Education & Career
John Heppner received his B.S. from Berkeley, where he studied entomology under the guidance of Jerry Powell. He received his Ph.D. from the University of Florida, and while at UF, was awarded a pre-doctoral fellowship from the Smithsonian Institution, where he completed his graduate studies on the micromoth family Glyphipterigidae. From 1978 to 1982, he served as a curator of micro-Lepidoptera at the National Museum of Natural History at the Smithsonian, and in 1983 became a Lepidoptera curator at the Florida State Collection of Arthropods, Florida Department of Agriculture, Division of Plant Industry.
Heppner is a research associate of the Smithsonian Institution and a UF entomology adjunct professor. He is an honorary member of the Hungarian Entomological Society, a Fellow of the Royal Entomological Society of London, and a member of several other entomological societies.
For 18 years prior to 2008, Heppner served as publications editor for the Association for Tropical Lepidoptera, editing journals Tropical Lepidoptera, Holarctic Lepidoptera, ATL News and ATL Notes. He edits a series of monographs entitled Atlas of Neotropical Lepidoptera. He also edited many publications for the Florida State Collection of Arthropods, including the 2003 catalog of the Lepidoptera of Florida – a monumental work nearly 700 pages long that includes a checklist and host plant information for many species. In addition to descriptions of many new species, mainly in the families Choreutidae and Glyphipterigidae in North and South America and Southeast Asia, Heppner published many new distribution records, a manual on classification of Lepidoptera, dozens of articles for the Encyclopedia of Entomology covering most of the Lepidoptera families, and a popular book on monarch butterflies.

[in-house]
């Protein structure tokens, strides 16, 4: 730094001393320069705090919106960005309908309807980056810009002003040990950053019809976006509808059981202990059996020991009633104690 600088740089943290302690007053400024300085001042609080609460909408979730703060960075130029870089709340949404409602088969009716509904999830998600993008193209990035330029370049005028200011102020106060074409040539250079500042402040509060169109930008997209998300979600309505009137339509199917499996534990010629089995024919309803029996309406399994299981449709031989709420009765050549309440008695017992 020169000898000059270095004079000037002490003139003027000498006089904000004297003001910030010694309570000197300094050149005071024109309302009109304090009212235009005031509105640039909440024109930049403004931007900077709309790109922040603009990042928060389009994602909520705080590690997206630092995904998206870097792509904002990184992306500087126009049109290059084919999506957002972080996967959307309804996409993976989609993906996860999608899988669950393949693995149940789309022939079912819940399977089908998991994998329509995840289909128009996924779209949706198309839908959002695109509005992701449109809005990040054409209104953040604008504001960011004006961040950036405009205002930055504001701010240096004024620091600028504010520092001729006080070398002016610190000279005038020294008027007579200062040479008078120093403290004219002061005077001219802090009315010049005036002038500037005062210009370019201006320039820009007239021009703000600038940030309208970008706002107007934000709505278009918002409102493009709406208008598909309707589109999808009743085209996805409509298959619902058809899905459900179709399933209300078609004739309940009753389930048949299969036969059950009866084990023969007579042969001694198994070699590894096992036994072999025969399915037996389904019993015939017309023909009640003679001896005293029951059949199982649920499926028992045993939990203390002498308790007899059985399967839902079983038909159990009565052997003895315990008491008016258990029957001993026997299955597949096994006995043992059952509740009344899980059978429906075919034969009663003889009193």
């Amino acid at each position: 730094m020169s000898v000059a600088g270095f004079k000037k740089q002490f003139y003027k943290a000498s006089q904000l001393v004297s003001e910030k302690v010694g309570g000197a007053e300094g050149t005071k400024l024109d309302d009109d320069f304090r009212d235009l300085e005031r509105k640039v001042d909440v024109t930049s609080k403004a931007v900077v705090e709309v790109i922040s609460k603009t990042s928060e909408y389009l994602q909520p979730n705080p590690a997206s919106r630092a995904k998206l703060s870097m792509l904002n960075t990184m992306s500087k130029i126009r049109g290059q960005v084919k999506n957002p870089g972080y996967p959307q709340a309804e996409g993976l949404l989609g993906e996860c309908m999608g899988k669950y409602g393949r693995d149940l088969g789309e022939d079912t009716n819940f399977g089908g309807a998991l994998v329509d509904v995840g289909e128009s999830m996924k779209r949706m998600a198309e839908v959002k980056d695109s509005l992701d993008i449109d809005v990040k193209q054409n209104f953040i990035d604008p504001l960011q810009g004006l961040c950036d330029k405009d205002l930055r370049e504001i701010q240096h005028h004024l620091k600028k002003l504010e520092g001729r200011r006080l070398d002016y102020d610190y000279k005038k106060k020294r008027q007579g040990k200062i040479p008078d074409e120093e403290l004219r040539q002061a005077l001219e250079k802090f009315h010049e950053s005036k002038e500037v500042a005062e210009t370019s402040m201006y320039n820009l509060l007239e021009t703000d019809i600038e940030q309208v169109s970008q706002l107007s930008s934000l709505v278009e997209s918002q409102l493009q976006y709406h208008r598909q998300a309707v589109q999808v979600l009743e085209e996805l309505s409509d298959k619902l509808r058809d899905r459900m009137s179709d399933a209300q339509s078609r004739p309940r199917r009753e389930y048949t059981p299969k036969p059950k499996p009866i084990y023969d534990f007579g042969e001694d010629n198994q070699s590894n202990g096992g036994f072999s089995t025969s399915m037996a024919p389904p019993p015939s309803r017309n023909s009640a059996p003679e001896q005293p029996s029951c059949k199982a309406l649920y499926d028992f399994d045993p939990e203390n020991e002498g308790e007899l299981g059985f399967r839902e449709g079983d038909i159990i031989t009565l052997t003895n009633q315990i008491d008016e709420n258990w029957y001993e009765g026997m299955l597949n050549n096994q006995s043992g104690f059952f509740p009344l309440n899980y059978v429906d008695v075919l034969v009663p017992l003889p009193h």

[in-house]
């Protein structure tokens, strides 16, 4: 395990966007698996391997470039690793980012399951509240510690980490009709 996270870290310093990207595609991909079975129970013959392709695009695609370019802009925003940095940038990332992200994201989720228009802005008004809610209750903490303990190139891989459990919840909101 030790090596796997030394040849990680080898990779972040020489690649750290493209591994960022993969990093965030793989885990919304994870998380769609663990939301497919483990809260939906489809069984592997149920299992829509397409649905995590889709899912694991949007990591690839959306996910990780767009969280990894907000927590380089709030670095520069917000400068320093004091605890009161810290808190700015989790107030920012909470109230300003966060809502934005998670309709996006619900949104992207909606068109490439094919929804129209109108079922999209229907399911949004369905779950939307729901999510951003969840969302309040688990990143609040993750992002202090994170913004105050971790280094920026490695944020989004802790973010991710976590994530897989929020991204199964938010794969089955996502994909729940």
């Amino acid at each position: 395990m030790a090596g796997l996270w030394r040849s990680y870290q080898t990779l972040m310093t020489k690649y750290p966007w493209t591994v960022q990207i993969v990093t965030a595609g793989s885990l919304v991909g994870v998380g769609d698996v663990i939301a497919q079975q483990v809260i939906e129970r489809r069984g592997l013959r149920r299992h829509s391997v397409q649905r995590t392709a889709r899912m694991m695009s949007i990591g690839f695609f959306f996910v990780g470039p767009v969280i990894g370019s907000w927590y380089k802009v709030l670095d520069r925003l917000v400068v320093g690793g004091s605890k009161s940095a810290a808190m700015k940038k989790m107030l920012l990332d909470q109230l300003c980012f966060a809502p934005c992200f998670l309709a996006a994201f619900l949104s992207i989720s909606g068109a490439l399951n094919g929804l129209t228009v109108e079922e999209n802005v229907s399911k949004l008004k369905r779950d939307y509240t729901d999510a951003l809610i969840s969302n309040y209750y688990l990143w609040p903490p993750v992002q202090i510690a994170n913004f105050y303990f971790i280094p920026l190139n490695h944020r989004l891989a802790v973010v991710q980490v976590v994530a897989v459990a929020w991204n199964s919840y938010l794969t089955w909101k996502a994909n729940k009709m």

Heppner has travelled extensively in search of micro moths and other insects both in the U.S. and abroad, with particularly long stays in Ecuador, Guatemala, Hungary, Indonesia, Peru, Romania, Taiwan, Venezuela and Vietnam. He is working on faunal papers on moths of Chile, Guatemala, Panama, Peru and Vietnam, as well as descriptions of many new species. Florida moths have also been a large focus of his work in recent years. As a result, he has become one of the main contributors to the growth of the Lepidoptera holdings in the Florida Sate Collection of Arthropods and was instrumental in merging this collection with the UF collection following the opening of the McGuire Center.